Delta Air Lines Inc. (NYSE:DAL), the world’s largest airline, is expected to report increased third-quarter profit on reduced costs and strong trans-Atlantic traffic this summer.
The company, which reports Monday, is expected to post earnings per share of 92 cents, up 1 percent from the year-earlier level, according to an analyst survey by Thomson Reuters.
Revenue is seen rising 1.7 percent to $9.98 billion, and net income is expected to climb to $801.77 million from $765 million in the third quarter of 2011.
July and August were stronger for Delta than September. In July, it boosted passenger revenue per available seat mile (RASM), a standard industry measure, by 4.5 percent; in August it climbed 4 percent; in September it edged up a mere 0.5 percent.
The airline also was helped by capacity cuts, which result in greater efficiencies. In July it achieved a 3.1 percent capacity reduction, in August capacity fell 3.1 percent and in September capacity slipped 0.6 percent.
Efficiencies emerged in other areas. One reason for the improvement stems from grounding a fleet of all-cargo planes Delta acquired in its Oct. 29, 2008, purchase of Northwest Airlines. Rather than fly those jets, also known as “main deck cargo” aircraft, Delta has been moving freight in the baggage compartment of its passenger planes, which is less costly.
Grounding its main deck cargo fleet has cut an estimated $150 million in Delta’s operating costs, Helane Becker, an analyst with Dahlman Rose, said.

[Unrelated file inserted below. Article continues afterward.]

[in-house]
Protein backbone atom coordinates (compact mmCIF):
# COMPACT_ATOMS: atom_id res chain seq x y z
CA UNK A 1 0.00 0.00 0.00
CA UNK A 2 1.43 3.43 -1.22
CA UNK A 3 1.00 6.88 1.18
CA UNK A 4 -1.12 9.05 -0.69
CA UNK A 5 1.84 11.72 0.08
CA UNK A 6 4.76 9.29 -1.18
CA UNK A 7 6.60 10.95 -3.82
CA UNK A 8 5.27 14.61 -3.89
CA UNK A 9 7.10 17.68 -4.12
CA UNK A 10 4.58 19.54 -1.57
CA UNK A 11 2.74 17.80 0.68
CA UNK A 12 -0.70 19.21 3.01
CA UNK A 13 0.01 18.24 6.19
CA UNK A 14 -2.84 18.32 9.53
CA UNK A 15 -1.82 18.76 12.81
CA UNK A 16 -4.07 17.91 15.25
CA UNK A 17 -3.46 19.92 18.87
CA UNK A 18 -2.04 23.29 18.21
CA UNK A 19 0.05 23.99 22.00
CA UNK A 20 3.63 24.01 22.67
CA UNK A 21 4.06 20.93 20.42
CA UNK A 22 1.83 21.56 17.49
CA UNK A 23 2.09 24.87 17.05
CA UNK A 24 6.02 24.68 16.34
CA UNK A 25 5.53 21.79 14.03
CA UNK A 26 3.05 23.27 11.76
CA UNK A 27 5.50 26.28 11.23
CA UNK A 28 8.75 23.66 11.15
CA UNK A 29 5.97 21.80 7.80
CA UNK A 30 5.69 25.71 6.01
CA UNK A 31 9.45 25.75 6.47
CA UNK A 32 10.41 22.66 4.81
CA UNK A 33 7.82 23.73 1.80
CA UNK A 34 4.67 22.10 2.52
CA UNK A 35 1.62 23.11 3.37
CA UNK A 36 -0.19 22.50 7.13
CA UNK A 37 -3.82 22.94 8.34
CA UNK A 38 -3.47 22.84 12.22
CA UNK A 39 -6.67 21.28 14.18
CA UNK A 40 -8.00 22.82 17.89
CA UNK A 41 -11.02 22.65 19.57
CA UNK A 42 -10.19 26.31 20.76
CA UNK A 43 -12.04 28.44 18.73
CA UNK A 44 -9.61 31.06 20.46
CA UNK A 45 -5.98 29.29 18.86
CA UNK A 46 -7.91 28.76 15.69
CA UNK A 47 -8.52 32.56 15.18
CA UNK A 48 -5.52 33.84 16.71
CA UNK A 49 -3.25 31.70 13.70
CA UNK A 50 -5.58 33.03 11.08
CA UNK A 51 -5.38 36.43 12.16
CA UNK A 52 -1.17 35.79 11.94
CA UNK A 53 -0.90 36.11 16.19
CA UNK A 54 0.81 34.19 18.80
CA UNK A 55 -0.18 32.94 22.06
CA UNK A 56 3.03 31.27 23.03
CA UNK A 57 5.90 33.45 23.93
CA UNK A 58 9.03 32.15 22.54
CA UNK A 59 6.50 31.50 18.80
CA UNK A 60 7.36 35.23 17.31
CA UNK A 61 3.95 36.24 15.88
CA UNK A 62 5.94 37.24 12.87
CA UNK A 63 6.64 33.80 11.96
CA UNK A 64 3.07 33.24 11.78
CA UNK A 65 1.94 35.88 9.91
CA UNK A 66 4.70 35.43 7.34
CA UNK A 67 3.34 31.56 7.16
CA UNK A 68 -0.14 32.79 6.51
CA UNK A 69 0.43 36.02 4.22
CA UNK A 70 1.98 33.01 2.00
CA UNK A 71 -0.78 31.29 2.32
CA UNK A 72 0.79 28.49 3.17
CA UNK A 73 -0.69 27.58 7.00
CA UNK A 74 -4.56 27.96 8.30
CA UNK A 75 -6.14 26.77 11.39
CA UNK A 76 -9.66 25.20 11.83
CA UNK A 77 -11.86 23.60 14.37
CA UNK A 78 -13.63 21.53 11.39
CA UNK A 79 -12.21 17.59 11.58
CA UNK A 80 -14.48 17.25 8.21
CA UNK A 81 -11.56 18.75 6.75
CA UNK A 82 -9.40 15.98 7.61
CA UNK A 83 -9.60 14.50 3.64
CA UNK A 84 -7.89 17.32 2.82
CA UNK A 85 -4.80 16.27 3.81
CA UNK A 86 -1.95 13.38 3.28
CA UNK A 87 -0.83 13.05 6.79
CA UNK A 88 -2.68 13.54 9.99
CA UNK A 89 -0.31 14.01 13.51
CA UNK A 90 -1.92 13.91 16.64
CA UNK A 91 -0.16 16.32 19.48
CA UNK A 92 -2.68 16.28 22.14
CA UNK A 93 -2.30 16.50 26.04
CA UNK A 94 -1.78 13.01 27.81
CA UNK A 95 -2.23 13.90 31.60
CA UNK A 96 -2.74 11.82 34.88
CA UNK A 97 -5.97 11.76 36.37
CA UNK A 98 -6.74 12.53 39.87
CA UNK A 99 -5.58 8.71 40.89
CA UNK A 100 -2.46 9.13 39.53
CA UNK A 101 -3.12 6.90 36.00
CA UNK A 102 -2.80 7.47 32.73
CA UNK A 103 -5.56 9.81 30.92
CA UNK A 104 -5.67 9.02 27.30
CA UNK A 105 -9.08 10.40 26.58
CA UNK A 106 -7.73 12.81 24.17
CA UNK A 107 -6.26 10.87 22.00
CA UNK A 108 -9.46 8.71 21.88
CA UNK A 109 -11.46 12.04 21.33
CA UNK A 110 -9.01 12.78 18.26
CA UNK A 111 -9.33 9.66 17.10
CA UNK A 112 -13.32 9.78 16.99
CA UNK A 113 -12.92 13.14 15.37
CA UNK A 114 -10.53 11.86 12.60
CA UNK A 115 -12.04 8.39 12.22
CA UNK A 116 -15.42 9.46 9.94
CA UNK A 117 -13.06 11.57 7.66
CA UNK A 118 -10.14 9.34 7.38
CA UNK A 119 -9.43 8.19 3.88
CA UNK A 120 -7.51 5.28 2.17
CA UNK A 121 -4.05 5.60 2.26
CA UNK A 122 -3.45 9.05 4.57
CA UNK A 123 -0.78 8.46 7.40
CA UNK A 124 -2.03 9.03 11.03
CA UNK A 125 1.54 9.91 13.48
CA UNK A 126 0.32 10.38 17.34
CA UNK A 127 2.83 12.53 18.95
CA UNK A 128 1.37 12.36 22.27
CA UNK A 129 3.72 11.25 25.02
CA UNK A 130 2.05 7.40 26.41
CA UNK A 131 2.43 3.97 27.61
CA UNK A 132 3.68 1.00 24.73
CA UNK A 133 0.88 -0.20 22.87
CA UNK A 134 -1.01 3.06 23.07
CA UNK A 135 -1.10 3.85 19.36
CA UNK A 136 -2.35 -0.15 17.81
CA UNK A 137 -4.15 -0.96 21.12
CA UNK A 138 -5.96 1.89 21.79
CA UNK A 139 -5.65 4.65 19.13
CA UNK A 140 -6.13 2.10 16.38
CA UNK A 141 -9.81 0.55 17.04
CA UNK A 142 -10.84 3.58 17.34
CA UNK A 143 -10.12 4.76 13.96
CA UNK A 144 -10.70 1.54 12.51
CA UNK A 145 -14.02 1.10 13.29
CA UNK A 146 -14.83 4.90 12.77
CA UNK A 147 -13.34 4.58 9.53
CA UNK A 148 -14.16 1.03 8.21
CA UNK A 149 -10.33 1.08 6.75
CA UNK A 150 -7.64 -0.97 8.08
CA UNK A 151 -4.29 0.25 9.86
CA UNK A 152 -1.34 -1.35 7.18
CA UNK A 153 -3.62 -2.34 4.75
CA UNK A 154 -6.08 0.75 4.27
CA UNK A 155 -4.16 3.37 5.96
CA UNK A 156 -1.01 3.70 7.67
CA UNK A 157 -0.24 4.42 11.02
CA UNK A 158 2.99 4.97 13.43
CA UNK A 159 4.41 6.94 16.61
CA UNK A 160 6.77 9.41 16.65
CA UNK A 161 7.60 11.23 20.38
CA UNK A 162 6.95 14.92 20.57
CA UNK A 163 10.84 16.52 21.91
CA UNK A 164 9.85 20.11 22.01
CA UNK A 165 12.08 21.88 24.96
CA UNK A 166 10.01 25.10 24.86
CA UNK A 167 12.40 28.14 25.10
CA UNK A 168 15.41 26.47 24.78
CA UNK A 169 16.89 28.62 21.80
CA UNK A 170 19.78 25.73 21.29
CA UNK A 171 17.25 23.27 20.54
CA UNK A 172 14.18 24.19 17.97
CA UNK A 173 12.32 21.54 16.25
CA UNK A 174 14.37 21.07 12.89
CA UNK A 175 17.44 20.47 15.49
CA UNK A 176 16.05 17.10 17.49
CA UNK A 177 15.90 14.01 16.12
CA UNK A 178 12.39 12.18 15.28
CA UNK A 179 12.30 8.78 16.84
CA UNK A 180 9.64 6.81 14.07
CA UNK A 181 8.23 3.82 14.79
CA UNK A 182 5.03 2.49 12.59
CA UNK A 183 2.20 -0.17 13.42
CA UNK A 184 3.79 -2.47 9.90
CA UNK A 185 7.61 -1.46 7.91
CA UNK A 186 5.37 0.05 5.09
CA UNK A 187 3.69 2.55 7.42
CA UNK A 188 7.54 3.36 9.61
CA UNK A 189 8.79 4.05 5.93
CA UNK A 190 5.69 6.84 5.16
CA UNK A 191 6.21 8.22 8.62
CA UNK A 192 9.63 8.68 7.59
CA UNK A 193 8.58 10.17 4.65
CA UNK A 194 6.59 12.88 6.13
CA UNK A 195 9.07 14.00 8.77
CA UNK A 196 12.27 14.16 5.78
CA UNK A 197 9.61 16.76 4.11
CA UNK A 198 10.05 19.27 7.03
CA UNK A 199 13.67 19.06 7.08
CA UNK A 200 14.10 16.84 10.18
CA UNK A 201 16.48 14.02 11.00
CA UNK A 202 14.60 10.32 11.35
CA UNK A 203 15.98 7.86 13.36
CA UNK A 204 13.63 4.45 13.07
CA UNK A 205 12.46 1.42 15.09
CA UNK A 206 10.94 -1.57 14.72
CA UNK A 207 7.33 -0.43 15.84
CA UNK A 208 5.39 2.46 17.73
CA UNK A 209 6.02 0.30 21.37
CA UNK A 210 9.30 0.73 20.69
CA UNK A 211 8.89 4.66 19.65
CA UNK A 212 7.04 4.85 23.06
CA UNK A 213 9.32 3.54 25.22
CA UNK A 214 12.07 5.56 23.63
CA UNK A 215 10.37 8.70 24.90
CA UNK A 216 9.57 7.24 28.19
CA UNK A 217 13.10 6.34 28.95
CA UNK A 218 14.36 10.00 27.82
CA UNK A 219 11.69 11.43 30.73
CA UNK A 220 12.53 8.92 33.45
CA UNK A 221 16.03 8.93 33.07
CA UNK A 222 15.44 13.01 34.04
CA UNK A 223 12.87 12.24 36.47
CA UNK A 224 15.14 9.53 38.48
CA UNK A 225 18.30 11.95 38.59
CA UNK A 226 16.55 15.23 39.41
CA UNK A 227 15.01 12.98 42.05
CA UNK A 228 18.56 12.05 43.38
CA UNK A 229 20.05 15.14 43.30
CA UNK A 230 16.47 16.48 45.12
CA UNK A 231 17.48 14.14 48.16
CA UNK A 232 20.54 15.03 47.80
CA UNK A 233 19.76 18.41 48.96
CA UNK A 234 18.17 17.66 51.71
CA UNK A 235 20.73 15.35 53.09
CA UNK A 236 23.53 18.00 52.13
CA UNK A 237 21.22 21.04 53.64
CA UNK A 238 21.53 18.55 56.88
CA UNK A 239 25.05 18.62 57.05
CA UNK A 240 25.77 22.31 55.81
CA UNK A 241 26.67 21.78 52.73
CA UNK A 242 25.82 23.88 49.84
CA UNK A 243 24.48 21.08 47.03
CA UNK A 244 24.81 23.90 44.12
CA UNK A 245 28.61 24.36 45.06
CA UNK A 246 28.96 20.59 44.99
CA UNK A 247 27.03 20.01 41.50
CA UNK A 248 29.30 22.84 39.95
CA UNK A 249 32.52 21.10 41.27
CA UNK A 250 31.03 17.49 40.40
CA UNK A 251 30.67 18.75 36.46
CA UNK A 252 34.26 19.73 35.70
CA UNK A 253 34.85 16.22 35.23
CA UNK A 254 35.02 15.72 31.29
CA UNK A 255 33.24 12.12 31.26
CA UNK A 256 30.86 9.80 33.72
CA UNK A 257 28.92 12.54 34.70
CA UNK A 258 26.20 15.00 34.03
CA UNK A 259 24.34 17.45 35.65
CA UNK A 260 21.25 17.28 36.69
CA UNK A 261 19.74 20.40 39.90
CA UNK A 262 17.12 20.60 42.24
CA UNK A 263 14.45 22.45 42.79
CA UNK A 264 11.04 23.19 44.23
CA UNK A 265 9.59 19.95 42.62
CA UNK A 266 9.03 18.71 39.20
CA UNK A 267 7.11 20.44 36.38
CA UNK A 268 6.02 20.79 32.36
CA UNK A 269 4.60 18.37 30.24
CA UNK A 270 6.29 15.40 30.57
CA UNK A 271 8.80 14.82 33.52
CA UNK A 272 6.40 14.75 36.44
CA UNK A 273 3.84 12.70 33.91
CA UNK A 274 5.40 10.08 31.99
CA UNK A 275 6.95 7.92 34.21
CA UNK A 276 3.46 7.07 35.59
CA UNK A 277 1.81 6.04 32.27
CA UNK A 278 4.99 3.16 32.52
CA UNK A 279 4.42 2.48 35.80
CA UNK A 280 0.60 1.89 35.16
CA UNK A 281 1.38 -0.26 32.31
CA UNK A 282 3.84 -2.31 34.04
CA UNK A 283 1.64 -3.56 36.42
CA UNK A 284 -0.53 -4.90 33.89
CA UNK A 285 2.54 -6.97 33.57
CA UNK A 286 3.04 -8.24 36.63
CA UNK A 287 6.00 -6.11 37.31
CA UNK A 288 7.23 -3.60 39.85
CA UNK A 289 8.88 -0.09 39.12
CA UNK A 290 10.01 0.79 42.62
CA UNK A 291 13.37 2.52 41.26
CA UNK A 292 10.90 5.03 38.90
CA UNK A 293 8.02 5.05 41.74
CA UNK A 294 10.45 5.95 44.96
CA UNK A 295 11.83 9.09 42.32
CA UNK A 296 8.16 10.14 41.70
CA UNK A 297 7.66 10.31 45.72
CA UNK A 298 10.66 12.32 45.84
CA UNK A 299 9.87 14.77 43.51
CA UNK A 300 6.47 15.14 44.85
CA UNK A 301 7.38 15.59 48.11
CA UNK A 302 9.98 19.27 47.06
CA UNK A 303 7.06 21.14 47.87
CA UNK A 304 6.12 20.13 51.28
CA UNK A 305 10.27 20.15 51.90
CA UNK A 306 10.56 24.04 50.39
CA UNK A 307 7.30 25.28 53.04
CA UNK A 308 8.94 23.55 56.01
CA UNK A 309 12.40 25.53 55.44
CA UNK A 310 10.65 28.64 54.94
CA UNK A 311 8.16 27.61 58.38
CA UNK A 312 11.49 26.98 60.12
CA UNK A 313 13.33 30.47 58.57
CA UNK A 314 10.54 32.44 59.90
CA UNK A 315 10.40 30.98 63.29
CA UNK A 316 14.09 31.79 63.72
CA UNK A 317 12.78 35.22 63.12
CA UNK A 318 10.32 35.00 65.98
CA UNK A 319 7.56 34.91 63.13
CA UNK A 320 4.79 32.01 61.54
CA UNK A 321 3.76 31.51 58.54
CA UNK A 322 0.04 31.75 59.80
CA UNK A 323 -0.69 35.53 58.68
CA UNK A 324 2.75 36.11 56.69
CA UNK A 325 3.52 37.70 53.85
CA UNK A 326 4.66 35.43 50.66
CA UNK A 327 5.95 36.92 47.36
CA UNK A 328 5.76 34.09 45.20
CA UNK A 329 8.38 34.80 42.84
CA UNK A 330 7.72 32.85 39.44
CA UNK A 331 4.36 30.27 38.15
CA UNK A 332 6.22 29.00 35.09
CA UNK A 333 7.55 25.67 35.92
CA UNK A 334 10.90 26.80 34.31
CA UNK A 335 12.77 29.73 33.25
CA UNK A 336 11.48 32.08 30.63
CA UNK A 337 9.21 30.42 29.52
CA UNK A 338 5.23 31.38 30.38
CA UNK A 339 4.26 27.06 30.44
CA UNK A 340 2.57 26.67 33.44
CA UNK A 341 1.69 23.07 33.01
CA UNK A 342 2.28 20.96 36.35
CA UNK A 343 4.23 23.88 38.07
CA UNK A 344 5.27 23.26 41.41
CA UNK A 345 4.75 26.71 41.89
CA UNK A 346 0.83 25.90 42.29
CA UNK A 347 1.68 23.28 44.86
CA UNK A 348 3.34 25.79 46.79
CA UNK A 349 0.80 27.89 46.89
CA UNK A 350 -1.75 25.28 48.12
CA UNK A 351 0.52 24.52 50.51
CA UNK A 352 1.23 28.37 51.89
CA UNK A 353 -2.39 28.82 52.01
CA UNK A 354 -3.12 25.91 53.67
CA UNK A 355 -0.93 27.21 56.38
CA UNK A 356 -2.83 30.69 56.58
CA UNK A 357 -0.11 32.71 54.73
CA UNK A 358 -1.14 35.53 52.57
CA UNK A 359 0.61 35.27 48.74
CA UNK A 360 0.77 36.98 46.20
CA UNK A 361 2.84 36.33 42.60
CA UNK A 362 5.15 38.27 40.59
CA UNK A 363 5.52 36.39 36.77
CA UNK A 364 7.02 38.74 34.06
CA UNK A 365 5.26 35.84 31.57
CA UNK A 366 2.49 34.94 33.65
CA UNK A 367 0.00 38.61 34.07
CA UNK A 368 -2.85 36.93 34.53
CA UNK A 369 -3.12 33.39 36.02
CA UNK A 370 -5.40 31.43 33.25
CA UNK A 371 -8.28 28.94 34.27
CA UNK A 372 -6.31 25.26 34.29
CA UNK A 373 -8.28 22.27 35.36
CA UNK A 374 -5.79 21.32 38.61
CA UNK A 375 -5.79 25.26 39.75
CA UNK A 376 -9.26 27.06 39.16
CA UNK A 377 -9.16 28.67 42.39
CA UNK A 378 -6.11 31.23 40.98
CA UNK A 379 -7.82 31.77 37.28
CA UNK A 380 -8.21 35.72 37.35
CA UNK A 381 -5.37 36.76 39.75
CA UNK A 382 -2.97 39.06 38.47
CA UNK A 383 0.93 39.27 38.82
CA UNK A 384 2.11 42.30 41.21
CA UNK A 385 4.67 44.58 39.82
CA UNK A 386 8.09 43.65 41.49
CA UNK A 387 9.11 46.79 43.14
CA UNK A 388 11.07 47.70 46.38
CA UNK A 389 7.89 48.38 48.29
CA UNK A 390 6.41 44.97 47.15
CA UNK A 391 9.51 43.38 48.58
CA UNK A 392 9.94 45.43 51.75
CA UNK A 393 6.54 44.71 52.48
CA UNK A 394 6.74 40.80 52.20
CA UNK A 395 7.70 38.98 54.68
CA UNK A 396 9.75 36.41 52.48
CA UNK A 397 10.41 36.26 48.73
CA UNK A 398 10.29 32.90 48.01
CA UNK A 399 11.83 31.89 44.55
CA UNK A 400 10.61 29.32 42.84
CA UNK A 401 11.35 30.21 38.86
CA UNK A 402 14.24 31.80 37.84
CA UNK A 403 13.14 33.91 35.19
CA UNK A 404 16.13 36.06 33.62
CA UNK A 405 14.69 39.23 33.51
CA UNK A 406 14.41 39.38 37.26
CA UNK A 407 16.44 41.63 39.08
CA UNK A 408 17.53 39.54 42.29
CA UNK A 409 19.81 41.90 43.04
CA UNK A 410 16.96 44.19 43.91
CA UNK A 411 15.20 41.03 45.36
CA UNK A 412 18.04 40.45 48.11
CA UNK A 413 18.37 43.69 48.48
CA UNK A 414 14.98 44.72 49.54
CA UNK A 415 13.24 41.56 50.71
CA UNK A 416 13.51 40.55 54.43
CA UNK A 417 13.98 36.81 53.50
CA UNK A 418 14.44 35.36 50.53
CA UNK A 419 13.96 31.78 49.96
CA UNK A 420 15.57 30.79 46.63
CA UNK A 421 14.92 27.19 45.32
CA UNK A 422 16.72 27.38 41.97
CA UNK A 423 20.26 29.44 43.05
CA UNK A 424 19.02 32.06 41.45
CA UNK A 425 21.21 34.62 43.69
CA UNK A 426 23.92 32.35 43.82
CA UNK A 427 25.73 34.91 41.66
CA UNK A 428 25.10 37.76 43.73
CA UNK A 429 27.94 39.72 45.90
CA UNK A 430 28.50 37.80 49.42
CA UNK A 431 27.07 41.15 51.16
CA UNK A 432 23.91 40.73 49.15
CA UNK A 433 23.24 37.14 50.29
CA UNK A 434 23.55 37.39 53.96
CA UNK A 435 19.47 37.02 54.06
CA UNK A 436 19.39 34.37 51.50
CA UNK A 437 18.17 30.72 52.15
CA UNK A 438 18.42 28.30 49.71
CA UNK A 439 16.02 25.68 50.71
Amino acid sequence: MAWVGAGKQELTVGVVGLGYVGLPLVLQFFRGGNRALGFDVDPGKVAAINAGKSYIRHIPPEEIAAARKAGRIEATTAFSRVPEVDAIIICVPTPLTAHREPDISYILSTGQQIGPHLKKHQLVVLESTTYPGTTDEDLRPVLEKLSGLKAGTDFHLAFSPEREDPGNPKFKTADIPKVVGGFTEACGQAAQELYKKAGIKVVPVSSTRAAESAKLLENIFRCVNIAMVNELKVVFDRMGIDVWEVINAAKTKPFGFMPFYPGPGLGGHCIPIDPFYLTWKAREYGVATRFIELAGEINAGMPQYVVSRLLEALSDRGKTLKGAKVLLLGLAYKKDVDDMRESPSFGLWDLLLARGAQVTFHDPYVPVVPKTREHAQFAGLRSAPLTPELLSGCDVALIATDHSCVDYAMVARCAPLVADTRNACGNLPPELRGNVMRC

“They also had a really good quarter with respect to traffic,” she said. “The summer months were good; they serve a lot of the European market that tends to do well in the summer.”
Further, Becker, who has a hold rating on Delta shares, said the company “is one of the more aggressive airlines in moving capacity around, based on demand, and they also did pretty well sourcing jet fuel for the quarter.”
Revenue for the Atlanta airline rose in the third quarter, partly from its expansion at New York City’s LaGuardia Airport. In July, Delta added 100 flights to 11 cities from the airport, which helped improve its operating margin by 3 percentage points on a 40 percent increase in traffic, Delta President Ed Bastian said last month at a conference.
The Northwest Airlines acquisition has made Delta more competitive, said John D. Godyn, a Morgan Stanley analyst.
“With merger and acquisition integration risk largely behind the company, Delta has been benefitting from post-merger market share gains and solid free cash flow strength vs. peers," Godyn wrote in a note.
One unknown is the effect of the company’s $150 million purchase from Phillips 66, a former ConocoPhillips unit, of a Philadelphia refinery, a bid to enhance control of its fuel costs.
As part of the April 2012 deal, Delta “entered into sourcing agreements with BP and Phillips 66 that would provide delivery of jet fuel to DAL operations throughout the northeast,” Standard & Poor’s said in a note. “In addition, the company intends to exchange non-jet fuel produced at the refinery for crude oil and jet fuel.”
Shares of Delta closed Monday up 14 cents to $10.14.